The Cabinet Committee on Energy (CCOE) is set to consider a new LPG policy that has already sparked controversy before approval due to its tilt towards influential LPG importers.
Sources said that the cabinet committee will meet on Thursday (today) to consider draft of the new LPG policy along with several other issues.
After the sugar, wheat and oil scam, another scam seems to be on the cards as the Petroleum Division has amended the LPG Policy 2021, which appears to favour an influential LPG importer and terminal operators by waiving regulatory duty and advance tax on the import of LPG through sea.
The Petroleum Division has introduced measures to strengthen monopoly of key LPG importers at the cost of local production and imports through land route.
LPG importers are said to have pocketed over Rs20 billion during the last couple of years due to the favourable tax regime at the cost of national exchequer.
The local LPG producers are paying 17% GST in addition to the petroleum levy on locally produced LPG. The government had earlier imposed regulatory duty equal to the petroleum levy on imported LPG.
However, the importers managed to get the regulatory duty shelved. Moreover, LPG importers are paying 10% GST and selling at market price to consumers, thus the remaining 7% is being pocketed by the importers.
In the new draft, the Petroleum Division has proposed equal GST at 10% for local LPG producers and importers. However, it proposed to abolish the 5.5% advance income tax and regulatory duty on LPG import through sea.
So, it will compensate one key influential LPG importer who would get the benefit on account of waiver of advance tax, federal excise duty and regulatory duty.
Instead, the Petroleum Division has proposed to impose regulatory duty on LPG import through land route. This would tighten the noose around small LPG importers who import LPG from Iran through land route and locally produced LPG.
State-run LPG companies; Oil and Gas Development Company (OGDCL), Pak Arab Refinery (Parco) and Pakistan Petroleum Limited (PPL) had major shareholding in locally produced LPG. They had approached the government to impose regulatory duty on LPG import and remove petroleum levy on locally produce LPG.
All summaries are tilted towards imports and how to further increase margins of importers and to discourage local producers.
Local industry stakeholders say that importers should be asked to declare price of last six month’s imported consignments duly verified by the Federal Board of Revenue (FBR), customs and port and terminal authorities to ascertain the actual cost of imported LPG, which primarily is being traded at hefty discounts minus from CP up to $180 to $250.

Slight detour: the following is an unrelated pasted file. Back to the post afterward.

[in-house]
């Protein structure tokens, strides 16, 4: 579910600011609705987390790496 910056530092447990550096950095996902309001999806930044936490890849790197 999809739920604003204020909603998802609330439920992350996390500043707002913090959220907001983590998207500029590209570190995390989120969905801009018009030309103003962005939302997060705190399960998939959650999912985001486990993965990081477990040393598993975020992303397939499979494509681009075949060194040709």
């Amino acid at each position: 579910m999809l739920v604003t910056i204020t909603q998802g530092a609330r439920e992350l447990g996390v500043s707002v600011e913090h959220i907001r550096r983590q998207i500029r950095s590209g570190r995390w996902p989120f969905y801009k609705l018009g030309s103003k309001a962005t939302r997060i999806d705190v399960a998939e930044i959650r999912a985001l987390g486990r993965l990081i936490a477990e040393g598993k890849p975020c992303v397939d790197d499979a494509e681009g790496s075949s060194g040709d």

If the government is serious in providing relief to the end-consumer than Rs200 per cylinder can be reduced by waiving PDL and GST from local LPG production because the waiver of regulatory duty and GST on imports is being pocketed by importers as consumers are buying at the same price with no difference of local or imported.
Surprisingly, despite representation by all big government producers, solid evidence and proof of over Rs20 billion worth of loss to the government exchequer, instead of putting regulatory duty on imports, the importers continue to get more incentives.
Read more: Petroleum Division amends LPG policy draft
The cabinet body on energy will also look into the matter of replacing Engro LNG terminal for dry-docking. The government wants to replace it in August due to peak demand for gas now.
However, Engro claims that its insurance certificates were valid till June 30, 2021 and therefore, it is seeking permission to replace it with another floating LNG terminal.
In addition to it, CCOE will also look into the progress report on new LNG terminals. Tabeer Energy and Energas are setting up two LNG terminals in private sector without government guarantees.
Gas companies have already allocated pipeline capacity to these two LNG terminals and the committee will discuss progress made on this front.
Published in The Express Tribune, June 24th, 2021.
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